The Battery Innovation Center (BIC) and the MESA Standards Alliance are announcing a strategic partnership to create a MESA compatibility and interoperability testing center.
As the energy storage industry takes off and the number of component vendors proliferates, the need for a physical location where companies can bring their products, plug them in, verify their compatibility with published standards and test their ability to interoperate is clear.
MESA (Modular Energy Storage Architecture) is a non-proprietary set of specifications and standards for energy storage developed by a consortium of electric utilities and technology suppliers. The goals of the MESA Standards Alliance are to:
· Standardize communications and connections, which will accelerate interoperability and scalability;
· Give electric utilities more choice by enabling multi-vendor, component-based energy storage systems;
· Reduce project-specific engineering costs, enabling a more robust energy storage market;
· Enable technology suppliers to focus on their core competency: facilitating quality, safety and cost-effectiveness; and
· Reduce training costs and improve safety for field staff through standardized procedures for safety and efficiency.
“We’ve had a productive first year as an alliance and this partnership is well-timed to our needs as an organization,” Craig Collar, board chair of the MESA Alliance and assistant general manager at Snohomish County Public Utility District in Washington State, said. “Our specifications are taking shape and we need a location and an organization that is vendor-independent where our industry and utility members can come to verify that things work as designed.”
Located adjacent to Naval Surface Warfare Center Crane (NSWC Crane) in Indiana, the BIC is centrally located for U.S.-based companies and is well-equipped to address the needs of the MESA Standards Alliance. “Establishing a strategic partnership with MESA is an honor for the BIC,” David Roberts, president of BIC, said. “The opportunity to serve the industry in this capacity validates BIC’s position as a trusted resource to market participants. We see this sector of the energy storage market increasing dramatically as the number of vendors with commercially viable smart grid products increases and as vital entities like MESA help to define and standardize communication protocol between the various products. We are confident our partnership will catalyze the MESA standardization efforts.”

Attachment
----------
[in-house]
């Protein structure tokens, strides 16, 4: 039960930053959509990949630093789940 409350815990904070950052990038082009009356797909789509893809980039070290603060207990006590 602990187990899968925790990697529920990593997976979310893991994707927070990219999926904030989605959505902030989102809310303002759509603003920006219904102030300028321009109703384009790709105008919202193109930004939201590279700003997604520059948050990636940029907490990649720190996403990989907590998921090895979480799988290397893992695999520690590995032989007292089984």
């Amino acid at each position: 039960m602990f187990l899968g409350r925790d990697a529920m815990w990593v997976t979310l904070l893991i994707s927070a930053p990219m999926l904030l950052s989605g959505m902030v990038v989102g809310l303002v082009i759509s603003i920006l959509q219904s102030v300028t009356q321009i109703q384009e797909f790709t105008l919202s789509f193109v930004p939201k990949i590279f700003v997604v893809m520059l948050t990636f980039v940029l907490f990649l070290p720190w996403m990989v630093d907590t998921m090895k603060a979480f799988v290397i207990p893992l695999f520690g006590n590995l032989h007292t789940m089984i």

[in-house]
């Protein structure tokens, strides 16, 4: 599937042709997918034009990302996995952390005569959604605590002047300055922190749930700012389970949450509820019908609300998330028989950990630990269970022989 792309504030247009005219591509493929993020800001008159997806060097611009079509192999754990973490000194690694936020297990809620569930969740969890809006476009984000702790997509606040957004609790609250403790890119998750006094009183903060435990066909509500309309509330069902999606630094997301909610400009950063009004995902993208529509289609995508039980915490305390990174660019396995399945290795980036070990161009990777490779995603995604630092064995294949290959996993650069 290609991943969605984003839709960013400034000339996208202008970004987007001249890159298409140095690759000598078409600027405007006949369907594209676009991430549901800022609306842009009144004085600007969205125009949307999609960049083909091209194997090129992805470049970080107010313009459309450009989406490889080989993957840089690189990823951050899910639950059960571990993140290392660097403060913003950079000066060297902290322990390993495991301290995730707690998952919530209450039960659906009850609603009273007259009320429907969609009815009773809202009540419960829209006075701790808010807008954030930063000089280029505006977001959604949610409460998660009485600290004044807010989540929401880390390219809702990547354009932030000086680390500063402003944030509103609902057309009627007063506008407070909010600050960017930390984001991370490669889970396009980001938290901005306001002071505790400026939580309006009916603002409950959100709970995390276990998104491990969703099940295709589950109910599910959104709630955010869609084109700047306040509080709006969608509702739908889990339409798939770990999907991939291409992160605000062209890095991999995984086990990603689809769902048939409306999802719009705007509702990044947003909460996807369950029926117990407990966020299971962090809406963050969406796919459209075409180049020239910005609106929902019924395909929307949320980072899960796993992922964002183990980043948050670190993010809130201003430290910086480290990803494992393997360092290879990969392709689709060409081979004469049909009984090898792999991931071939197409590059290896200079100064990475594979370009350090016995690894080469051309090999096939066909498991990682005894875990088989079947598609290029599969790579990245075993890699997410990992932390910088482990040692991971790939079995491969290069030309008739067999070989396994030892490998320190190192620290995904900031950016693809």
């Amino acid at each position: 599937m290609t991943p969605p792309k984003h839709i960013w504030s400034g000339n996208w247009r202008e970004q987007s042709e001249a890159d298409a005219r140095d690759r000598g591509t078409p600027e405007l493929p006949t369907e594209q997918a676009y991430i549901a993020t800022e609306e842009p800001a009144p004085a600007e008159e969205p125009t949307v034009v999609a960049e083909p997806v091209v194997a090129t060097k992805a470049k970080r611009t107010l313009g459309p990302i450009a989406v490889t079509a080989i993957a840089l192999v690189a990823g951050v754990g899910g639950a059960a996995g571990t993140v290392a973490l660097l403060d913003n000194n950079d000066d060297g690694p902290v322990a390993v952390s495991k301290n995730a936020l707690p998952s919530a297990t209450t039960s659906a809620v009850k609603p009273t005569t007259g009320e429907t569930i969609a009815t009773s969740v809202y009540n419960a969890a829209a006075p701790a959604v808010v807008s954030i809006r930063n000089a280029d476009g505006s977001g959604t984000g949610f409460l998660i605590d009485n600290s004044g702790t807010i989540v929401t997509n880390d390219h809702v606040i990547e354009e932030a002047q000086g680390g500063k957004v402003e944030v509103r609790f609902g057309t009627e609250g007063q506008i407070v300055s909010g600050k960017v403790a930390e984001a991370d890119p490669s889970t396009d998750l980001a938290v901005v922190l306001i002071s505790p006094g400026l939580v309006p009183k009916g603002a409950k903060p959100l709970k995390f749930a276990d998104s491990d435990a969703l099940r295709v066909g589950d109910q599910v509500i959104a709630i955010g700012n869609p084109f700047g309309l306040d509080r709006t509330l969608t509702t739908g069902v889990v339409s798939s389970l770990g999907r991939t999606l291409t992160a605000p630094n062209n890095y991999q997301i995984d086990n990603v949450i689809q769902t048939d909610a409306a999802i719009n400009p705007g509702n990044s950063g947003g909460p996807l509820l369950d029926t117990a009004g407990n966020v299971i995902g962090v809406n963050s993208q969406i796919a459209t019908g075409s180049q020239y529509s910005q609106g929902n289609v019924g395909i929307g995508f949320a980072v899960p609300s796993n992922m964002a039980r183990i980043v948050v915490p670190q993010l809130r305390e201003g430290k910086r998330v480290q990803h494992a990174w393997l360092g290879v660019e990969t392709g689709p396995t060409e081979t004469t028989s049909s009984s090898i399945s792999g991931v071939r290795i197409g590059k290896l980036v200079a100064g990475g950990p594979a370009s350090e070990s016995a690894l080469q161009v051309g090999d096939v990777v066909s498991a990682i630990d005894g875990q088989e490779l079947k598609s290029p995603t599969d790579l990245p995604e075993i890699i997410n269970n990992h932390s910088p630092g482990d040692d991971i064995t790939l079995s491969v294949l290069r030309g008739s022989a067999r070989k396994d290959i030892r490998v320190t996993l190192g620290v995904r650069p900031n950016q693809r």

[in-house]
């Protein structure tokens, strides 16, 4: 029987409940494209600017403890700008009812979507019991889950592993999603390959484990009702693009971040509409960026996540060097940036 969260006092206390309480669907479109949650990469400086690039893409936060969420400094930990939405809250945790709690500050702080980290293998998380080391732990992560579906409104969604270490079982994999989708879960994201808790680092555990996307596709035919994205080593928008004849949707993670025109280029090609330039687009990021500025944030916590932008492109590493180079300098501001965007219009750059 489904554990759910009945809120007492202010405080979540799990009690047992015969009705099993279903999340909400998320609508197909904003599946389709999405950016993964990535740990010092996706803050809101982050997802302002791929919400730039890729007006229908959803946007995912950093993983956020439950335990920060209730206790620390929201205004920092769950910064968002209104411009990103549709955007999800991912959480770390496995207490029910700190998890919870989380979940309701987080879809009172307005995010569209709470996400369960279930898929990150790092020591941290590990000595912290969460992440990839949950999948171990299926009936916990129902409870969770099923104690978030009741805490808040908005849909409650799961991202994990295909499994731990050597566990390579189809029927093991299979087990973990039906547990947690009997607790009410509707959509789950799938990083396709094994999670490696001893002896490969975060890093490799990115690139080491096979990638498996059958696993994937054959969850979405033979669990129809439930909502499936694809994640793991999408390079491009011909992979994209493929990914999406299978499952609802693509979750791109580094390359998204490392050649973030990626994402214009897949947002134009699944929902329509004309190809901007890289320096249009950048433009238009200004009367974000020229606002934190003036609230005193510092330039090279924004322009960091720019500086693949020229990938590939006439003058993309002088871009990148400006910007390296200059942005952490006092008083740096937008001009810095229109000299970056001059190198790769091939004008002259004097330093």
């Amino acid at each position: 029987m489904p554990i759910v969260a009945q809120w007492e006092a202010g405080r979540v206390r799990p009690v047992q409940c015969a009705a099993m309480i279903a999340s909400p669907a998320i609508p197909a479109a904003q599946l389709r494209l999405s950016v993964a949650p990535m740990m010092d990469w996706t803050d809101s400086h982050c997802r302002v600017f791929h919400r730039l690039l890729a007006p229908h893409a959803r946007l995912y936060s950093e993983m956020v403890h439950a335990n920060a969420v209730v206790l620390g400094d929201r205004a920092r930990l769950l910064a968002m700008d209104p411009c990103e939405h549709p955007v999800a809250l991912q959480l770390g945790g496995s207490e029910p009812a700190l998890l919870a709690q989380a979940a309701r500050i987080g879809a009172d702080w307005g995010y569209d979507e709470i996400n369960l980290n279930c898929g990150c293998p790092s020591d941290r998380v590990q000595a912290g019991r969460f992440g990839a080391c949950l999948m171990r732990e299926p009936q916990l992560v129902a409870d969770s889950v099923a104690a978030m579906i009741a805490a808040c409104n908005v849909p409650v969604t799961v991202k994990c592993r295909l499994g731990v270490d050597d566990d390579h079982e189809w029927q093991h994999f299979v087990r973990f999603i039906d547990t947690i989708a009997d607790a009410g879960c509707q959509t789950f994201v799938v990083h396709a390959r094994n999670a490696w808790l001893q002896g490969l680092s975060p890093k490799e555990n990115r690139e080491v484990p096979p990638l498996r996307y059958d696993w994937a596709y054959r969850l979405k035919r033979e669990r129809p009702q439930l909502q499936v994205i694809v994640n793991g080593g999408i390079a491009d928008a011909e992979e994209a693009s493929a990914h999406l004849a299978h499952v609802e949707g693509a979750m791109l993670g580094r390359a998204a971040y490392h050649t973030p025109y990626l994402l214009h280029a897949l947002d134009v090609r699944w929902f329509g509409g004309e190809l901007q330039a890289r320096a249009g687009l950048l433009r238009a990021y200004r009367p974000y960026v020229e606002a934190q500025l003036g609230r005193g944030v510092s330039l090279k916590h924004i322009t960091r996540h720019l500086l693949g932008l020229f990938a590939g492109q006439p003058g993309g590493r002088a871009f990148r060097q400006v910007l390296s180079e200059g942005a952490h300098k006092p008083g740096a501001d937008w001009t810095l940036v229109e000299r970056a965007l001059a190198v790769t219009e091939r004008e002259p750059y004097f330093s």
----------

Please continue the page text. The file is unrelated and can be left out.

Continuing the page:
The BIC facility has a full suite of electrical test and evaluation capabilities, and includes wind and solar generation, 1 MWh of energy storage, and a 1 MW inverter onsite, along with a 6.4 MW net metering capability onto the adjacent MISO node.
These physical resources will be augmented in the second half of 2015 with the establishment of a microgrid test lab that will include AC grid simulation capabilities, multiple energy storage systems, and standards-based software to control and evaluate performance of various microgrid components under multiple operating profiles. A Duke Energy grant awarded in March of this year is sponsoring the microgrid test lab.
With the partnership finalized, the next steps involve the BIC seeding its facility with components that are MESA compliant and getting up to speed on MESA specifications. The center will be a resource for informal testing of capabilities until formal compatibility tests are defined for the various protocols.